12. Area surrounded by Back’s River, Great Slave Lake, Athabasca Lake, Hatchet and Reindeer Lakes, Churchill River, and the west coast of Hudson’s Bay, 178,000 square miles. Much larger than Great Britain and Ireland, and somewhat larger than Sweden. The lakes and rivers shown in this great region depend entirely on the result of the three journeys made by Hearae in 1769-1772.1 Hearne really wandered through parts of this region in company with Indians whom he was unable to control, his ultimate object (which he at length accomplished) being to reach the Coppermine River, in order to ascertain for the Hudson’s Bay Company whether it was possible to utilize the native copper found there. Not even roughly approximate accuracy can be assigned to his geographical work. Referring to the position of the mouth of the Coppermine, he writes—“The latitude may be depended upon to within 20 miles at the utmost” In reality it afterwards proved to be. 200 miles too far north. This country includes the great “barren grounds" of the continent, and is the principal winter resort of the musk-ox as well as of great herds of caribou. Hearne’s general characterization of it is not very encouraging, but certainly we shall know more about it. He writes:—“The land throughout the whole tract of country is scarcely anything but one solid mass of rocks and stones, and in most parts very hilly, particularly to the westward, among the woods." The north-eastern extremity of this region was also crossed by Lieut. Schwatka in the course of his remarkable journey to King-William Land, but his geographical results possess little value.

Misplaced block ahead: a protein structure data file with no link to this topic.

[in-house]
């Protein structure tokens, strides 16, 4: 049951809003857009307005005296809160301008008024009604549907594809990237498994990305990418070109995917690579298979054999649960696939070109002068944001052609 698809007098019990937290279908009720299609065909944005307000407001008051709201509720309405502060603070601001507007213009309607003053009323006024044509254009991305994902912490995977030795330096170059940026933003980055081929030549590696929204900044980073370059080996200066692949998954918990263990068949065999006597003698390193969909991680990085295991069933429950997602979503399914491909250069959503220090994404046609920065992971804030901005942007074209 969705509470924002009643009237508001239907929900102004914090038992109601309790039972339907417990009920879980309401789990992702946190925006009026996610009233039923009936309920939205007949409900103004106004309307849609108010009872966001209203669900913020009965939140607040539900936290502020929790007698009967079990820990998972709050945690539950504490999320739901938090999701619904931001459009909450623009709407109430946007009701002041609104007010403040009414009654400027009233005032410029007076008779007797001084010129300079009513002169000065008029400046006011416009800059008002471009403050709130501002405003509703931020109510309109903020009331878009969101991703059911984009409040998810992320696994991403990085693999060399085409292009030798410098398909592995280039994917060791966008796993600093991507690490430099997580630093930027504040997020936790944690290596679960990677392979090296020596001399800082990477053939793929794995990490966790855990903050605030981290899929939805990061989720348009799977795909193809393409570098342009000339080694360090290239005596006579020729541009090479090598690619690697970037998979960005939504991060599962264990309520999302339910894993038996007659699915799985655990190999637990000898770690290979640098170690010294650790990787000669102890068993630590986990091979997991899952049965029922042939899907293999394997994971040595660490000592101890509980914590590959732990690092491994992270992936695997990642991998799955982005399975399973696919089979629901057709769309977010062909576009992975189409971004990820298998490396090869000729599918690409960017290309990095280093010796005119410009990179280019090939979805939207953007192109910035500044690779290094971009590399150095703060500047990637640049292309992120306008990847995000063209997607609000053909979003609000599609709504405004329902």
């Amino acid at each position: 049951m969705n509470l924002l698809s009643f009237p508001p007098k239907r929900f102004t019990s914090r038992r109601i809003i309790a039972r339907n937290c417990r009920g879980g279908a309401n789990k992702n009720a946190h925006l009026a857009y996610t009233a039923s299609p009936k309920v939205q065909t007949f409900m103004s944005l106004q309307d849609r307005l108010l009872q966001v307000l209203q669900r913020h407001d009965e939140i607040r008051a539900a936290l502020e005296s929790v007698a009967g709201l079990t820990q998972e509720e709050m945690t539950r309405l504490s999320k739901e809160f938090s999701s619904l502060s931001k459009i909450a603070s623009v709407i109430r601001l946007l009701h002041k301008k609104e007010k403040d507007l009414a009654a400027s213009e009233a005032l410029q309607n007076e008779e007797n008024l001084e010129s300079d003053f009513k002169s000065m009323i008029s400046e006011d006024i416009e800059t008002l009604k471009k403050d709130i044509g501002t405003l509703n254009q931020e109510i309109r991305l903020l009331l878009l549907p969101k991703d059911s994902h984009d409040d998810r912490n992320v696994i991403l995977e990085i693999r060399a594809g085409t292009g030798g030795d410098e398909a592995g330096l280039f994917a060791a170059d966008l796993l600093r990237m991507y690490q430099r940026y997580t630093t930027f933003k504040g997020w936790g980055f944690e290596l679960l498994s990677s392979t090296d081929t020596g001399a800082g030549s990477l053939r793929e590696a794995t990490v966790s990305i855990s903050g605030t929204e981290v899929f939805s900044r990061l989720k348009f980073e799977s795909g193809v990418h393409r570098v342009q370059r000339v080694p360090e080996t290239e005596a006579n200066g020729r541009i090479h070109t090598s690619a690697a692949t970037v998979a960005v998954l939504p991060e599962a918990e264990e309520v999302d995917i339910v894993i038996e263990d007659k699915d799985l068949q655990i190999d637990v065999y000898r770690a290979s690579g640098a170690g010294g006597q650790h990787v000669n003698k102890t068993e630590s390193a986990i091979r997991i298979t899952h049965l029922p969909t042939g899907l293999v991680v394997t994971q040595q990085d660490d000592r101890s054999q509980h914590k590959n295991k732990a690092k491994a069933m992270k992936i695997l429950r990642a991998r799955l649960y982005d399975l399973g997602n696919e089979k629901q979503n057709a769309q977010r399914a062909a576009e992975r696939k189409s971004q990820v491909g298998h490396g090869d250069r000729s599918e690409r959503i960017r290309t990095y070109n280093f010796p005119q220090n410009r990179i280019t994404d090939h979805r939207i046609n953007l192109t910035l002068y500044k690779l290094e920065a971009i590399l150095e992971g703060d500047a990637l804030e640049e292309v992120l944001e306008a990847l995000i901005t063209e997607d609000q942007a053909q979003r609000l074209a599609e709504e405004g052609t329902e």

13. Area between Severn and Attawapishkat Rivers and the coast of Hudson’s Bay, 22,000 square miles, or larger than Nova Scotia. Several lakes and rivers are shown upon the maps in this region in practically identical form since Arrowsmith’s map of 1850, but I have been unable to ascertain the origin of the information.

14. Area between Trout Lake, Lac Seul, and the Albany River, 15,000 square miles, or about half the size of Scotland.

15. Area to the south and east of James Bay, 35,000 square miles, which also may be compared to the area of Portugal. This region is the nearest of those which still remain unexplored to large centres of population. It is probable that much of it consists of low land which may afford merchantable timber.